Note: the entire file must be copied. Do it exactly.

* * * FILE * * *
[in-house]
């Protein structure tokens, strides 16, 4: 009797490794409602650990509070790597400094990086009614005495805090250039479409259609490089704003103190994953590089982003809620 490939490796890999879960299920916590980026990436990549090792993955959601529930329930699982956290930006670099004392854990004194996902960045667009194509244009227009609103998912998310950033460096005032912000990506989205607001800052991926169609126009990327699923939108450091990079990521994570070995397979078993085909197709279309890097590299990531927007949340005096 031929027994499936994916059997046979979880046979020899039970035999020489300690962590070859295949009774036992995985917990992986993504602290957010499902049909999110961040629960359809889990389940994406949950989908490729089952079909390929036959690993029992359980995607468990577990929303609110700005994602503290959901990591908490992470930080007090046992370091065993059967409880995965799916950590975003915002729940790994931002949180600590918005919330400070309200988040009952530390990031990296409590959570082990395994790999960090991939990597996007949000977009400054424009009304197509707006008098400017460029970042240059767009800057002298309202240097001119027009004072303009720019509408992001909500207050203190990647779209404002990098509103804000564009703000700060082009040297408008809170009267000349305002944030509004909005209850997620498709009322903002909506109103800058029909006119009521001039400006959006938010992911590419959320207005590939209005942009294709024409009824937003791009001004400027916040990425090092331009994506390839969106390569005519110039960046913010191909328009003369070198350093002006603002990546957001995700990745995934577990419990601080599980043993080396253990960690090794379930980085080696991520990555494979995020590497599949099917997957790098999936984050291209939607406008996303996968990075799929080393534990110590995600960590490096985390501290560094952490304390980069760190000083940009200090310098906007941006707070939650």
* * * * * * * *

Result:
[in-house]
């Protein structure tokens, strides 16, 4: 009797490794409602650990509070790597400094990086009614005495805090250039479409259609490089704003103190994953590089982003809620 490939490796890999879960299920916590980026990436990549090792993955959601529930329930699982956290930006670099004392854990004194996902960045667009194509244009227009609103998912998310950033460096005032912000990506989205607001800052991926169609126009990327699923939108450091990079990521994570070995397979078993085909197709279309890097590299990531927007949340005096 031929027994499936994916059997046979979880046979020899039970035999020489300690962590070859295949009774036992995985917990992986993504602290957010499902049909999110961040629960359809889990389940994406949950989908490729089952079909390929036959690993029992359980995607468990577990929303609110700005994602503290959901990591908490992470930080007090046992370091065993059967409880995965799916950590975003915002729940790994931002949180600590918005919330400070309200988040009952530390990031990296409590959570082990395994790999960090991939990597996007949000977009400054424009009304197509707006008098400017460029970042240059767009800057002298309202240097001119027009004072303009720019509408992001909500207050203190990647779209404002990098509103804000564009703000700060082009040297408008809170009267000349305002944030509004909005209850997620498709009322903002909506109103800058029909006119009521001039400006959006938010992911590419959320207005590939209005942009294709024409009824937003791009001004400027916040990425090092331009994506390839969106390569005519110039960046913010191909328009003369070198350093002006603002990546957001995700990745995934577990419990601080599980043993080396253990960690090794379930980085080696991520990555494979995020590497599949099917997957790098999936984050291209939607406008996303996968990075799929080393534990110590995600960590490096985390501290560094952490304390980069760190000083940009200090310098906007941006707070939650």